Adelaide Plains Equestrian Club (APEC) is seeking to lease a portion of Clara Harniman Reserve in Lewiston as they search for a permanent home for their growing membership base.
The group have been working with Adelaide Plains Council for a number of years and at council’s December meeting, elected members voted to authorise council staff to undertake public consultation, which would see APEC lease 1.7 hectares of the southern portion of the reserve.
APEC was formed six years ago as a non-competitive riding club and although they have already been utilising the land for equestrian activities they are seeking to lease the land on a long-term basis, enabling the club to hold regular events without the requirement of obtaining annual permits.
As the reserve is community land, public consultation is required in order for any objections of the proposal to be taken into consideration.
APEC are hoping to develop the site for future community use, to benefit not only the equestrian club but also other community groups.
APEC president, Samantha Dragon, said the club’s goal has always been to develop the site for community use, not just for the equestrian club.
“We have been trying to get this off the ground for six years,” Mrs Dragon said.
APC’s general manager of development and community, Robert Veitch, spoke to the chamber at council’s December meeting.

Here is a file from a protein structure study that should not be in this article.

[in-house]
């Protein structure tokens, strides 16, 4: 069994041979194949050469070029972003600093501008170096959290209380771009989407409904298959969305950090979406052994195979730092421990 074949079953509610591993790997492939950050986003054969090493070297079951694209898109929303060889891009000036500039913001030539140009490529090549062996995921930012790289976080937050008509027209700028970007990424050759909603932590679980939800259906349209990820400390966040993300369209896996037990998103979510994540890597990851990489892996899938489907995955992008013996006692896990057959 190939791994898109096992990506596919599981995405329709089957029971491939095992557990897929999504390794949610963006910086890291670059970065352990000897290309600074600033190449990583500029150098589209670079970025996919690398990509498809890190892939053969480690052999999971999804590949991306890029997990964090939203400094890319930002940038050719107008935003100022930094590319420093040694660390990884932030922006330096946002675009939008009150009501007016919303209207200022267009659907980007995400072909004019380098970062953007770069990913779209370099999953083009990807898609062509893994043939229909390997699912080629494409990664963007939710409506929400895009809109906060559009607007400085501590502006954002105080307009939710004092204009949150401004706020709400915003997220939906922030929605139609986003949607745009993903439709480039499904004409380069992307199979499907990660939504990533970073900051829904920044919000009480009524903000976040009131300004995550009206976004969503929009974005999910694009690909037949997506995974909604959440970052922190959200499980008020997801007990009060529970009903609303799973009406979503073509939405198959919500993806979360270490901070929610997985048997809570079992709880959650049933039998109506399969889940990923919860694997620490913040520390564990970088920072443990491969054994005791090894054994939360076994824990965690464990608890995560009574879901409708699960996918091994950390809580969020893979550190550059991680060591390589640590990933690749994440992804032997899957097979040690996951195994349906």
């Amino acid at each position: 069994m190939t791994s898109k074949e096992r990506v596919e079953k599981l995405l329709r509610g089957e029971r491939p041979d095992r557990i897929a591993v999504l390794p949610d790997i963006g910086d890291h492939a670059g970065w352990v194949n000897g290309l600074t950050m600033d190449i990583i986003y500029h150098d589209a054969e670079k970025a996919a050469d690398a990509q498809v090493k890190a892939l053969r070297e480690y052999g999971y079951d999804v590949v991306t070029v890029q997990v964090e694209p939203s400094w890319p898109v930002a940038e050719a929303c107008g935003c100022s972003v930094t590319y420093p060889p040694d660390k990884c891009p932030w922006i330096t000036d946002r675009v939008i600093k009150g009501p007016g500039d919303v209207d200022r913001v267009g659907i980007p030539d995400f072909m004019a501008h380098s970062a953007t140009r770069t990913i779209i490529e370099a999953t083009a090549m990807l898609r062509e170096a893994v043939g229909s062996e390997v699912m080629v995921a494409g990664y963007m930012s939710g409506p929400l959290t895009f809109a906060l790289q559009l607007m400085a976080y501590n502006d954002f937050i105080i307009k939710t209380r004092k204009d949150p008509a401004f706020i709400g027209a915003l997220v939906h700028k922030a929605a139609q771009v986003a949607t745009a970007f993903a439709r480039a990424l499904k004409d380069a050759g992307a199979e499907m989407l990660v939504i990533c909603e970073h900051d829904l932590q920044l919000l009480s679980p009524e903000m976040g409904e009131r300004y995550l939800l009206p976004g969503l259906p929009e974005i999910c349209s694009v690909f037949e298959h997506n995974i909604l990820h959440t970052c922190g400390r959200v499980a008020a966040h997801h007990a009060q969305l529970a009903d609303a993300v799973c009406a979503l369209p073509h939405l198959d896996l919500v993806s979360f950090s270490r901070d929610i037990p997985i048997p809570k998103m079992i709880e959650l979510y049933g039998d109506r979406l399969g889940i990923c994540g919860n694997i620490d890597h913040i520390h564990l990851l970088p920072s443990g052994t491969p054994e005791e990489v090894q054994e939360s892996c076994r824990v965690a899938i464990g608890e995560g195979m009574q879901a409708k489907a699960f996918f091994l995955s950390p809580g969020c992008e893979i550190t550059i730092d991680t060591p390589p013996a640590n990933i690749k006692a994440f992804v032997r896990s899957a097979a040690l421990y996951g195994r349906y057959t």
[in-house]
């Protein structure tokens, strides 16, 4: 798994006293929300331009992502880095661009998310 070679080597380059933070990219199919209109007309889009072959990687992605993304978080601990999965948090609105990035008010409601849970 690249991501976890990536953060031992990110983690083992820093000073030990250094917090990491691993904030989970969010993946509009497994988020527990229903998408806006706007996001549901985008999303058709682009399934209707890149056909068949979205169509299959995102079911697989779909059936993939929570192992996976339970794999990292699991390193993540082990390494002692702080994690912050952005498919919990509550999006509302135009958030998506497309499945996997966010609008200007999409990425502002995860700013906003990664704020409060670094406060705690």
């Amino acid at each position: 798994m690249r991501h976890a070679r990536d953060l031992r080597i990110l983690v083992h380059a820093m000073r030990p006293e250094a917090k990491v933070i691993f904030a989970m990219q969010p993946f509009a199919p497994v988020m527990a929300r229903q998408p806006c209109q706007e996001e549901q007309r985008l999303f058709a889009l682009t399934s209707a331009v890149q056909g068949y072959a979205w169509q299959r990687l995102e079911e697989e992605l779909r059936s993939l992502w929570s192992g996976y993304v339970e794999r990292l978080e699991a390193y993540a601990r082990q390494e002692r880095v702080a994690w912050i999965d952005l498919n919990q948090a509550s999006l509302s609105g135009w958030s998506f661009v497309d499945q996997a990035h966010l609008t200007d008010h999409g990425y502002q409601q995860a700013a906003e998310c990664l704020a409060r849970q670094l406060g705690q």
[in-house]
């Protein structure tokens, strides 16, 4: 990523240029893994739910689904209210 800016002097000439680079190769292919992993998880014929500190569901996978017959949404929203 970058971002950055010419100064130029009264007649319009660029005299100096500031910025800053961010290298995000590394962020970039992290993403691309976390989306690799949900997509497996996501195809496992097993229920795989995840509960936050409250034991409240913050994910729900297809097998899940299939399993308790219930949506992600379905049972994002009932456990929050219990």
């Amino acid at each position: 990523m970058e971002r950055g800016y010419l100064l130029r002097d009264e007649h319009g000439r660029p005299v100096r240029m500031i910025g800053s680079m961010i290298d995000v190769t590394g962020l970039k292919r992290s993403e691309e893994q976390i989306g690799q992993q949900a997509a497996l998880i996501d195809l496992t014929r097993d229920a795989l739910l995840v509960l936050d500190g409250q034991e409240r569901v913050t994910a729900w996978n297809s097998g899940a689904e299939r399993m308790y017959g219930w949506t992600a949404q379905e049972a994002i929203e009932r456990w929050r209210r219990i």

“There is enough adequate land to buffer also other potential relocations to the northern portion of this site,” Mr Veitch said.
Development of the site would be through APEC’s own fundraising and potential grant funding, and would include clubrooms incorporating storage facilities and a riding arena.
“We envisage that any development proposed would be a consultative process with council, particularly given that our intention would be to leave a significant part of the Clara Harniman Reserve available for use by the broader community when not in use by APEC,” Ms Dragon stated in a letter to council.
The fencing off of native vegetation on the eastern boundary would be given first priority to ensure protection from individuals accessing the site with horses as well as motor bikes and vehicles.
Council also recognise the development of the reserve would benefit the community as a potential evacuation point, which is a suitable location for residents to bring their animals, and horse or dog floats, in the case of a district wide emergency.
The cost of developing the space would not require any cash contribution from council, however, ‘in kind’ support such as mowing, assistance to spread gravel for a shared use car park area, and assistance with grant application, “would be very much appreciated,” Mrs Dragon said.